Producers of a film about the persecution of Christians are asking why their work — which included no nudity, profanity or explicit onscreen violence — was removed by YouTube, which called the film “inappropriate” and in violation of YouTube’s Community Guidelines.
“We are trying to get an answer as to why YouTube banned our short faith-based film, but all they will say is that it violates community standards,” Emily Weaver, the writer of the short film “Chased,” told TheBlaze.
“It seems that shadowbanning … is alive and well on YouTube as well, at least in our experience,” Weaver added, referring to the practice of online community sites to stealthily block content by spammers and groups they might find objectionable.
Other video producers working to educate the West about violence and incitement in the Middle East have experienced YouTube removing their videos or shutting down their channels, including the Middle East Media Research Institute (MEMRI) and Palestinian Media Watch. Both groups translate the Arabic-language videos of jihadist leaders and others as an educational service.
Josh Troester, the Springfield, Missouri-based director and producer of “Chased,” told TheBlaze that he uploaded the 33-minute video onto his group’s YouTube channel Feb. 11 with the status of “private” so that only those logged in to his group’s account could watch it. The video presents the scenario of what it might look like were the persecution of Christians in the Middle East and elsewhere to arrive in the U.S., including scenes that hinted of the Islamic State group. The film does, however, include several Bible verses being read.
The next day, he changed the status from “private” to “unlisted,” which allows the video to be viewed by those who have a direct link, but doesn’t allow it to be discovered via searches.
“Within minutes we received notice that our video was ‘flagged for inappropriate content,’” Troester said.
“YouTube’s notice stated that ‘after reviewing the content, we’ve determined that the videos violate our Community Guidelines,’” he said.
Troester read the video-sharing site’s Community Guidelines and “determined that there must have been a mistake, as our movie did not violate any of their Community Guidelines,” he said.
“The process allows for one appeal if you believe there has been a mistake. I appealed through their process stating that the movie was written to paint a picture of what persecution would look like in our own backyard,” Troester said.
After a few hours, he got this email from YouTube: “After further review of the content, we’ve determined that your video does violate our Community Guidelines and have upheld our original decision.”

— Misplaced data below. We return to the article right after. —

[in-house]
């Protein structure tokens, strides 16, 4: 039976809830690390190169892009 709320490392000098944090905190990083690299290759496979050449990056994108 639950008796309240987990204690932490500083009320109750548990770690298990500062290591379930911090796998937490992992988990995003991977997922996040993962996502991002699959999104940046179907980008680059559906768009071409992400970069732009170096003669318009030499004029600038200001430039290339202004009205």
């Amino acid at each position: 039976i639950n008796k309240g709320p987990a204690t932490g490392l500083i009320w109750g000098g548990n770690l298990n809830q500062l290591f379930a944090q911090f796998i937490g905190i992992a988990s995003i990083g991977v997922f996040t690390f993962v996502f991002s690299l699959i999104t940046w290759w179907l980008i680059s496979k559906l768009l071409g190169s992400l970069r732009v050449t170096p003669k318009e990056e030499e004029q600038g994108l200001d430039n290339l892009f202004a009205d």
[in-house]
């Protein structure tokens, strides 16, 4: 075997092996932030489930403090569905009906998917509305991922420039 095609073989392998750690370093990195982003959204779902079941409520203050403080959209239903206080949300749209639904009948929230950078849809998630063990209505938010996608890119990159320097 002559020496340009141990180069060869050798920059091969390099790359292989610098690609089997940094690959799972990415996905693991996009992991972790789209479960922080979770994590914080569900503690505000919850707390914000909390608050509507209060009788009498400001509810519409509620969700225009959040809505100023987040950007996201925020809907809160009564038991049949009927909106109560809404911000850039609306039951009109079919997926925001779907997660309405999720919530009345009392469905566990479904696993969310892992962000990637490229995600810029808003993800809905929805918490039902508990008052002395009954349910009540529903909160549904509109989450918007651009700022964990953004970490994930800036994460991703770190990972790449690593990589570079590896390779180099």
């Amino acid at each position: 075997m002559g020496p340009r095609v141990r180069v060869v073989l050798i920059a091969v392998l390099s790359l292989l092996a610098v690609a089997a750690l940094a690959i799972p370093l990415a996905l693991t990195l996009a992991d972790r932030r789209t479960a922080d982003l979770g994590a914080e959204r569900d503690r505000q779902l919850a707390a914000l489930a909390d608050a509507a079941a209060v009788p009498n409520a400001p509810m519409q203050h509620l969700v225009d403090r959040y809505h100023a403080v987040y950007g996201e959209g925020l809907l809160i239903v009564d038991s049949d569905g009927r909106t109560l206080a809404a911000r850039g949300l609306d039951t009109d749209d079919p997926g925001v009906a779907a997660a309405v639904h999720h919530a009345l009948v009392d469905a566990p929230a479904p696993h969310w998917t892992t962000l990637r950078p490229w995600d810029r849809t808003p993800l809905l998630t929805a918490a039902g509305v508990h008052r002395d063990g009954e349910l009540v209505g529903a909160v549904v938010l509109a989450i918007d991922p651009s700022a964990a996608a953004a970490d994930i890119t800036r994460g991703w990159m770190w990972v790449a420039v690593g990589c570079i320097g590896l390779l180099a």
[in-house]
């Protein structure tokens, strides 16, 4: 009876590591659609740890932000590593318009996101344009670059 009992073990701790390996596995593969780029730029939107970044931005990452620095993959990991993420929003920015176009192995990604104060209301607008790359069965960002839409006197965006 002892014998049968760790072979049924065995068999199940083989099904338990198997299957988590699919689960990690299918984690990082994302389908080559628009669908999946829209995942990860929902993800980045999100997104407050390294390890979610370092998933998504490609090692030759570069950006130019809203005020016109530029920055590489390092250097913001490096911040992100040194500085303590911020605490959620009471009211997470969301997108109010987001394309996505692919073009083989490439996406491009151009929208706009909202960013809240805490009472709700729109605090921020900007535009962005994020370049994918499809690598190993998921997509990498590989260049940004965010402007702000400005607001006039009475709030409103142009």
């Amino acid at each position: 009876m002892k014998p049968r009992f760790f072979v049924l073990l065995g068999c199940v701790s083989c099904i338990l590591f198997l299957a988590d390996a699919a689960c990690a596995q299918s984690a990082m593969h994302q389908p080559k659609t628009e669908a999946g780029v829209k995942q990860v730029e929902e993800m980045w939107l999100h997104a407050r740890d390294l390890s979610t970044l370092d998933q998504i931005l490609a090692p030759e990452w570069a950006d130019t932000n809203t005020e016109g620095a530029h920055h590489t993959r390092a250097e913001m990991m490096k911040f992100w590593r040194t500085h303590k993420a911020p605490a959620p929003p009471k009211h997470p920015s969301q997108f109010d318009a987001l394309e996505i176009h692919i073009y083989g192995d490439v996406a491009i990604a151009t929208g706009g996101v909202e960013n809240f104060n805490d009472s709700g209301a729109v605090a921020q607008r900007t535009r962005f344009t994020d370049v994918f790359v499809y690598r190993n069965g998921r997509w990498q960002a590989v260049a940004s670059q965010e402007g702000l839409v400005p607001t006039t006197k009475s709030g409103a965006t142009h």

“YouTube’s decision to censor this movie from it’s public site is confusing, disheartening, and in our opinion, inconsistent considering there are clearly multiple (potentially thousands of) pieces of content on their site that could easily be considered in violation of their Community Guidelines,” Troester said.
The pro-Israel blogger Brian of London of the blog IsraellyCool last month reported he’d had a similar experience. A video he posted on YouTube that argued that Facebook features allow hate speech against Jews to be hidden, ironically, from Facebook users in Israel was also flagged by YouTube as “inappropriate” and in violation of the Community Guidelines.
Almost a week later, Brian got another email from YouTube informing him his video did not in fact violate the Community Guidelines.
Brian believes the removal of his video was spurred by critics of his work, including anti-Israel activists complaining to YouTube that the video was inappropriate. “This is my question for YouTube: Does spurious reporting carry consequences for the other side?” the blogger asked in a Jan. 24 post.
Ironically, MEMRI staffers in 2010 met with senior executives of YouTube’s parent company Google to help them identify videos that incite to violence and terrorism after the research organization determined that YouTube had “emerged as the leading website for online jihad. It has replaced — and surpassed — websites administered by jihadis themselves, which were previously the leaders in online jihadi efforts.”
The Missouri filmmakers’ complaints came on the heels of a report last week by Breitbart journalist Milo Yiannopoulos, citing an unnamed source in the company, that Twitter “has begun ‘shadowbanning’ politically inconvenient users.”
Twitter last month removed Yiannopoulos’ blue checkmark verification, a move that was viewed widely by conservatives as punishment for his outspoken conservative views.
TheBlaze emailed YouTube requesting a response to Troester’s assertions and to learn why “Chased” was removed from the site.
“Chased” can be seen at this link.